Calling for help beta-testing a CMU Sphinx speech recognition add-on

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Hi!

A few months ago I experimented with CMU Sphinx as purely local speech-to-text add-on for openHAB (https://github.com/openhab/openhab2-addons/pull/2220), that is, without any cloud service dependency (and the privacy concerns which go with them). CMU Sphinx is also able to recognize languages not supported by e.g. Alexa. Development has stalled for the last 3 months, and there is much work to do to simplify the configuration, but I thought it would be awesome to have other users’ feedback first in order to assess whether it’s worth pursuing further.

Therefore, I’m creating this thread to raise awareness and try to rally up people interested in seeing it in future openHAB distributions!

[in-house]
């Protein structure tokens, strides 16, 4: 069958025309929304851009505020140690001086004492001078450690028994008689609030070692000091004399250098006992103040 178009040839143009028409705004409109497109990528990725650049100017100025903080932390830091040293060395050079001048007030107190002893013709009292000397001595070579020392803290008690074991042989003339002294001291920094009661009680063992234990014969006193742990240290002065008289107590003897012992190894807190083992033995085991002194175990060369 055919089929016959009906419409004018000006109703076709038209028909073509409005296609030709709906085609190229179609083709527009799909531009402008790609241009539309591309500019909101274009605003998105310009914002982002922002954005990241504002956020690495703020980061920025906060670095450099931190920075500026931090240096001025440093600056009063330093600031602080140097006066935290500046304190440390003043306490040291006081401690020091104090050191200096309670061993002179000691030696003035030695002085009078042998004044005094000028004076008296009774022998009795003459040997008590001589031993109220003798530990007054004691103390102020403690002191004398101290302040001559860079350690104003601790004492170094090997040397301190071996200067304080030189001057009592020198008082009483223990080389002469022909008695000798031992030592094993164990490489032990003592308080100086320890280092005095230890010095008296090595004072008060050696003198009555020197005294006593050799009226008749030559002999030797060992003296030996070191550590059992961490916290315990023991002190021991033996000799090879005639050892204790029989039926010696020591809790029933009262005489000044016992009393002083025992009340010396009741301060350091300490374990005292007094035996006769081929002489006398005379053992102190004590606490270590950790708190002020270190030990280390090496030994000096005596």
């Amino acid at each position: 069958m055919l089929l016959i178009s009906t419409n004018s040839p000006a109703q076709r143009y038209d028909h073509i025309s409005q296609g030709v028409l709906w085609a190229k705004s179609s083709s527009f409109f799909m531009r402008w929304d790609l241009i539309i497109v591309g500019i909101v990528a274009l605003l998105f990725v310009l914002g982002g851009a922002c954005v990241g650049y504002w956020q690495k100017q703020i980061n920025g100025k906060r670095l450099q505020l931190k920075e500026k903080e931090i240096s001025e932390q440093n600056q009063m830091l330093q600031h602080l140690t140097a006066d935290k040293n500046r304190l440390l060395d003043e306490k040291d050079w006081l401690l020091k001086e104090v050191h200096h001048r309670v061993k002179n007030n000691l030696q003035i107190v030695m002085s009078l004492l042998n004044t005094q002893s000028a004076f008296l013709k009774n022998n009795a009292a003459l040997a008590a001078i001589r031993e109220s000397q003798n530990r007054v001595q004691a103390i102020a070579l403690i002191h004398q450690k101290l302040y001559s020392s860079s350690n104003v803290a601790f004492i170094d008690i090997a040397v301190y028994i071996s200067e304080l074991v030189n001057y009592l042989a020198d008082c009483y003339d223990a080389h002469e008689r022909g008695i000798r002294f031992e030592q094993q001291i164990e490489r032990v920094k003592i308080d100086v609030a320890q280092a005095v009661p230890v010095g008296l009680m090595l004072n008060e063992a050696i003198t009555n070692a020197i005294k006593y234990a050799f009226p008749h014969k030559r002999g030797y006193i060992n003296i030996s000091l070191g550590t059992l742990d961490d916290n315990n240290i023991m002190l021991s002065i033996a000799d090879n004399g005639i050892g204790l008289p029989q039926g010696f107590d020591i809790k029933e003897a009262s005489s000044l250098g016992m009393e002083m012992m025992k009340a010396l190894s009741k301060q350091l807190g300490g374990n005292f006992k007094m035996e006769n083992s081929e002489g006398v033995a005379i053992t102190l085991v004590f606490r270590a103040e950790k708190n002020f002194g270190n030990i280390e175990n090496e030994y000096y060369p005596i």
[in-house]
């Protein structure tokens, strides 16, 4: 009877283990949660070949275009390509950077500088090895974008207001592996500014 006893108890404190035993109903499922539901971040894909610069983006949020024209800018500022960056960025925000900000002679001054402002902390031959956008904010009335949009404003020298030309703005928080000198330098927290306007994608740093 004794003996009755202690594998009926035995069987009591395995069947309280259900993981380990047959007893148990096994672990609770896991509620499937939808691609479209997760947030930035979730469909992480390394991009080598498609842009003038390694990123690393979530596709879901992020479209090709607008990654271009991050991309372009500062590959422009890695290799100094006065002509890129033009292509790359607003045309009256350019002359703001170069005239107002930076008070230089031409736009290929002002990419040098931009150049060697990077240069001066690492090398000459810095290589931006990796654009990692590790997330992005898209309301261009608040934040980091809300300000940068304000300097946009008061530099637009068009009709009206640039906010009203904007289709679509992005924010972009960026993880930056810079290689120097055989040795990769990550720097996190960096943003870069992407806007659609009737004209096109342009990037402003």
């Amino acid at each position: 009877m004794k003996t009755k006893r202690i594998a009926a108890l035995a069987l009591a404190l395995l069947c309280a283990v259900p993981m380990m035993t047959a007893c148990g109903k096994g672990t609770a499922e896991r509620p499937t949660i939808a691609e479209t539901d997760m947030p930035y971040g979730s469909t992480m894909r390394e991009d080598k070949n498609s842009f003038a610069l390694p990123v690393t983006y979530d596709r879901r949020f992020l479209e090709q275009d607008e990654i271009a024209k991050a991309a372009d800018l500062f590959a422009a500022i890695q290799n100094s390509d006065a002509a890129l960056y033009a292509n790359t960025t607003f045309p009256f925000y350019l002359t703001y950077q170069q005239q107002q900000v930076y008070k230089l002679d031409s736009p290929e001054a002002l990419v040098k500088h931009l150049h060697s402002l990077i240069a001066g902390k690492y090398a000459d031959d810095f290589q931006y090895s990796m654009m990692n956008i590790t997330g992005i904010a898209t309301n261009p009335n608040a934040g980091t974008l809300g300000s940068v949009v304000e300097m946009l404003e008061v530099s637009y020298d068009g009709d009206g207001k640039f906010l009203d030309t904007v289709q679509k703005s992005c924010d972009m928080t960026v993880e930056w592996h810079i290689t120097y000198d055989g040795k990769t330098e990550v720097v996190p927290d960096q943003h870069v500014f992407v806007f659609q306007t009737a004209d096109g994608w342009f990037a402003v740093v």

So, anyone interested?

You will need:

  • some knowledge of openHAB;
  • a working, decent microphone - preferably a far-field microphone to pick up your voice from across the room - you can also buy a PlayStation Eye USB microphone for less than $10/10€ on Amazon; try recording your voice with a recorder program before attempting to have it work with openHAB to make sure the source, volume, etc. are set properly;
    IMPORTANT NOTE: the microphone should be able to record at 16kHz/8-bit/mono, otherwise it won’t work - on Linux (RPi etc.) you might have to tweak /etc/asound.conf for ALSA or whatever if you’re using PulseAudio; this helped me with the PlayStation Eye. YMMV.
  • Most of all, a hacking spirit and some free time/patience/perseverance :slight_smile:

Here’s how to get started:

(please also have a look at the README and the voice & audio concepts in the openHAB docs)

  1. First, download org.openhab.voice.cmusphinx-2.2.0-SNAPSHOT.jar

  2. Drop it into your openHAB distribution’s addons folder to load it

  3. You need to download several files from CMU Sphinx on Sourceforge according to your language - an acoustic model and a dictionary:

    a. for US English: